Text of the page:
the Pep-Saddler cham-
pionship brawl.
Pep's license was re-
voked and Saddler sus-
pended for violating eve-
ry rule in boxing during
their fourth meeting at
the Polo Grounds, Sept.
Christenberry also fin-
ed Saddler's manager,
Charley Johnston, $100
and suspended him for
30 davs for shouting at
the Commission's ring-
side physician Dr. Vin-
cent Nardiello during the
Albrook, Corozal
Boxers To Swap
Punches Tonight
Barrow, trainer for the recently
formed Albrook boxing quad,
will trot out eight o his most
outstanding puglllstc tonight to
swap blows with fighters from
the post of Corozal.
Having won only one fight out
of four this year, Barrow ex-
pressed confidence yesterday as
he told of the improved squad.
Among those fighters he hopes to
see a difference in are Johnny
Chalk, Gerry Edmunds, Perry
Paus, and Howard Hughes.
HandicauDed by the lack of a
ring for training, Barrow has
done a tremendous job of turning
men who had never boxed into
fighters. Using their own time,
after their day's work is done, the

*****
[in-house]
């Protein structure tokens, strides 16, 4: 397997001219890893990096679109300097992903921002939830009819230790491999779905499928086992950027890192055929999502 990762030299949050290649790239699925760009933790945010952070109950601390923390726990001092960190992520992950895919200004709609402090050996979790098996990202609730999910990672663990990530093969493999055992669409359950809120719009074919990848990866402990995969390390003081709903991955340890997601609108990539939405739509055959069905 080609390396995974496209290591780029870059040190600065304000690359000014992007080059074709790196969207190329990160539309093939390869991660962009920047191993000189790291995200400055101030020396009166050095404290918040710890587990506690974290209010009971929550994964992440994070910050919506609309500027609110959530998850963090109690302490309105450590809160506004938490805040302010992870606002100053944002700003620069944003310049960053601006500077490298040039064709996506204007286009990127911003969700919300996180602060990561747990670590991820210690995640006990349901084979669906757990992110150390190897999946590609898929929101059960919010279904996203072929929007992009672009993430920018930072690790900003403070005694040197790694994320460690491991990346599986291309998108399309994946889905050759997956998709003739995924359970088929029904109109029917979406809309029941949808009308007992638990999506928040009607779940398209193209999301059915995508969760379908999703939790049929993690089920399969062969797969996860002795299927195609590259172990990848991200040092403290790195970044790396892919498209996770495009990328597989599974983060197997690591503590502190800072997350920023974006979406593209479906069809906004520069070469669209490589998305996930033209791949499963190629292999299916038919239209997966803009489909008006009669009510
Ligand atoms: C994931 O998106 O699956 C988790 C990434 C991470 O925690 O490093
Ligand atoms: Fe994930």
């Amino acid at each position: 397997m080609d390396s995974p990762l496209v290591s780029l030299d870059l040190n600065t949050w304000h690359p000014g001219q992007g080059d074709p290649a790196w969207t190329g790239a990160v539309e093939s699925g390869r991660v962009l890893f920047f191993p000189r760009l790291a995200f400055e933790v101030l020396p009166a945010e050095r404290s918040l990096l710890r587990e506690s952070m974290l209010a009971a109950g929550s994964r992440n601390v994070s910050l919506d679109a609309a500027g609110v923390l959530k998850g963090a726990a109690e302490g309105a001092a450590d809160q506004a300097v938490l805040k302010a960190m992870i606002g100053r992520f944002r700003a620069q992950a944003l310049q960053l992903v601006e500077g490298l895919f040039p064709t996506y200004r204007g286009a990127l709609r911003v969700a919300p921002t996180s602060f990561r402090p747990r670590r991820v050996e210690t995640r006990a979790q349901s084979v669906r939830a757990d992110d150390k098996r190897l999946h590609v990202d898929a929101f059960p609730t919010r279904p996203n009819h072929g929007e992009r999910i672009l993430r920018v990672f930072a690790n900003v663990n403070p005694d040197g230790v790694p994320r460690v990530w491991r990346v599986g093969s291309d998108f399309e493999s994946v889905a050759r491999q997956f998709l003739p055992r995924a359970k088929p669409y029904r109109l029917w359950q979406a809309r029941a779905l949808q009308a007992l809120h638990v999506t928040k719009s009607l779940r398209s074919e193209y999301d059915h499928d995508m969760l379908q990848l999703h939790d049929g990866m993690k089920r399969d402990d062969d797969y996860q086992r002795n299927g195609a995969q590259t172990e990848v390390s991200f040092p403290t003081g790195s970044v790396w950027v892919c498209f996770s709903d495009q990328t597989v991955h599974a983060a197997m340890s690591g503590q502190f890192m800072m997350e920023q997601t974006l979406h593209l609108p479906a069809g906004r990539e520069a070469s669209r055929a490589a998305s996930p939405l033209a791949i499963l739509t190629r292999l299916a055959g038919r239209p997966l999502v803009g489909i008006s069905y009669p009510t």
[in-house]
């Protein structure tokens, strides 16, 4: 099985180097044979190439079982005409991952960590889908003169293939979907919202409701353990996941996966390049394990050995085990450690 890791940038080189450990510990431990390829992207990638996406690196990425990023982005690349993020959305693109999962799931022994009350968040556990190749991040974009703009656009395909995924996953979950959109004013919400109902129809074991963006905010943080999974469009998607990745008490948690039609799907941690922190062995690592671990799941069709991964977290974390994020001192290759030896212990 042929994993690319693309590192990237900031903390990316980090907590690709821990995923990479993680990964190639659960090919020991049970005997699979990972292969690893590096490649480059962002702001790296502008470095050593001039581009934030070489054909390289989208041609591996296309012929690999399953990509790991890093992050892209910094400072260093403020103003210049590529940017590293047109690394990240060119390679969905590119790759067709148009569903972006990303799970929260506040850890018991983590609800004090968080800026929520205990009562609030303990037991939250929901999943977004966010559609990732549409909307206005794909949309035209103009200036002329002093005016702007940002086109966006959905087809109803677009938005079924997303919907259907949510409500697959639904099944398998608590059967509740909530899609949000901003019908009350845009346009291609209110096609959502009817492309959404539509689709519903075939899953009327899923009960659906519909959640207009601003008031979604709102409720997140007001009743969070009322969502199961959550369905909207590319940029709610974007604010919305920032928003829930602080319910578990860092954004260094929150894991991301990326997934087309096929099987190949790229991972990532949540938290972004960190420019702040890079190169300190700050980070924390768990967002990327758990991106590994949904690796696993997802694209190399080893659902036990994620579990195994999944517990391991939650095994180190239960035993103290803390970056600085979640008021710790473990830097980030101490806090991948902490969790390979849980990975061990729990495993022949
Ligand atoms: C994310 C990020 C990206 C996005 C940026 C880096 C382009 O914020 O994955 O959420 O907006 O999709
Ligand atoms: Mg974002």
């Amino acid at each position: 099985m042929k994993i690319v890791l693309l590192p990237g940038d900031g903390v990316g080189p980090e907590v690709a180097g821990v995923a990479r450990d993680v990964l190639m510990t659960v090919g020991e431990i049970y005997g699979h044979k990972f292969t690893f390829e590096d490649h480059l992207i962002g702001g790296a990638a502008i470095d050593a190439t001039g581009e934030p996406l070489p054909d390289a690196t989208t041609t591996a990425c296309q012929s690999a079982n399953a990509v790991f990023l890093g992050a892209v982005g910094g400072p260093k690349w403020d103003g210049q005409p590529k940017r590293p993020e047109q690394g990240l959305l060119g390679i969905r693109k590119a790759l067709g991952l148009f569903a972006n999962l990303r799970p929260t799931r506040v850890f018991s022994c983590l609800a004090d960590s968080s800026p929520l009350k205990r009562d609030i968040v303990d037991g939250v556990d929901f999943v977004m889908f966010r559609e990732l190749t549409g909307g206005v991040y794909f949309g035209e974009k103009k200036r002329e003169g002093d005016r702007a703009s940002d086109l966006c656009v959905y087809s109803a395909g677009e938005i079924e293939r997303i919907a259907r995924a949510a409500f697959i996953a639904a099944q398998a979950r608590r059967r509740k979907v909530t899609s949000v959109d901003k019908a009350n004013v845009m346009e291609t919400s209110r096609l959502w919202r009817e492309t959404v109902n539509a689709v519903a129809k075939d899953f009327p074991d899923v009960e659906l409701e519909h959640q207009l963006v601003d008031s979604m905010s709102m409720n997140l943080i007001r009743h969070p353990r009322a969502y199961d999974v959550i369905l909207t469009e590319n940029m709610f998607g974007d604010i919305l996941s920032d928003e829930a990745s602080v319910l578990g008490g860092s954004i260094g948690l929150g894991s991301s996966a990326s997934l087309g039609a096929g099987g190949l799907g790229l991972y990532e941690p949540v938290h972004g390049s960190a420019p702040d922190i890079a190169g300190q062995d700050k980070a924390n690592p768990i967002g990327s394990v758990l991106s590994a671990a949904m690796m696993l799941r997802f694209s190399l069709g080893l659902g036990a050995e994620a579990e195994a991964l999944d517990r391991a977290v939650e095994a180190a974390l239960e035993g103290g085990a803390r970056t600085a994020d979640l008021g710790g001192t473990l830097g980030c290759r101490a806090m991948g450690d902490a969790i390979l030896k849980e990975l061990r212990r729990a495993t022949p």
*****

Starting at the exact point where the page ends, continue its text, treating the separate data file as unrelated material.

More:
airmen have learned the science
of the feinting, dodging game. If
not this year. Barrow believes
that Albrook win have a fine
team in coming seasons.
Featherweights Billy Joe Fra-
zler, and Victor Qulllci, light-
weight Dallas Llndsey. welters
Johnny Chalk and Oerry Ed-
munds, middleweights Allen Klo-
cow and Howard Hughes are the
men to step in the ring at Coro-
zal, forming a near smoker be-
tween the two military installa-
tions as there are only 10 sched-
uled for that 7:30 event.
One Apiece
Stanky, 2b .
Dark, ss .
Thomson, 3b .
Irvln, If .
Lockman, lb.
Mays, cf .
Westrum, c .
bSchenz .
Hartung, rf .
Thompson, rf
aRlgney. .
Spencer, p .
Jansen, p. .
Noble, c .
Totals ....
. 4
. 4
. 4
. 4
. 4
. 2
. 0
. 1
. 2
. 1
. 0
. 2
. 1
0 1
1 0
0 2
3 3
1 11
0 2
0 0
0 0
.32 1 5 24 11 1
Mantle, rf 2 1 1 0 0 0
Bauer, rf. 2 0 0 1 0 0
Rlzzuto, ss 4 0 1 2 2 0
McD'g'ld, 2b-3b 3 0 12 3 0
DIMaggio, cf. 3 0 0 4 0 0
Berra, c ..300200
Woodllng, li 3 0 0 4 0 0
Brown, 3b ... 3 O 1 0 4 0
cMartin ....010000
Coleman. 2b. 0 0 0 1 0 0
Collins, lb ... 3 1 1 0 2 0
Lopat, p .... 3 0 1 2 2 0
Totals.....29 3 6 27 13 0
Score By Innings
Giants 000 000 1001
Yankees 110 000 Olx3
aFlied out for Thompson In
7th; bRan for Westrum In 7th;
cRan for Brown in 8th. Runs
Batted InMacDougald. Collins,
Rlgney, Lopat. Home RunCol-
lins. Stolen BaseIrvln. Double-
ElayDark, Stanky. Lockman.
eft on BasesOiants Yank-
ees 2. Base on Balls offLopat 2.
StrikeoutsLopat 1, Jansen 8.
Hits and Runs offJansen 4 and
2 in 8 Innings: Spencer 2 and 1 in
2. Winning PitcherLopat. Los-
ing PitcherJansen. Umpires
Lee Bailanfam (NL) plate; Joe
Paparella (AL) first base; Al
Barllck (NL) second base; Bill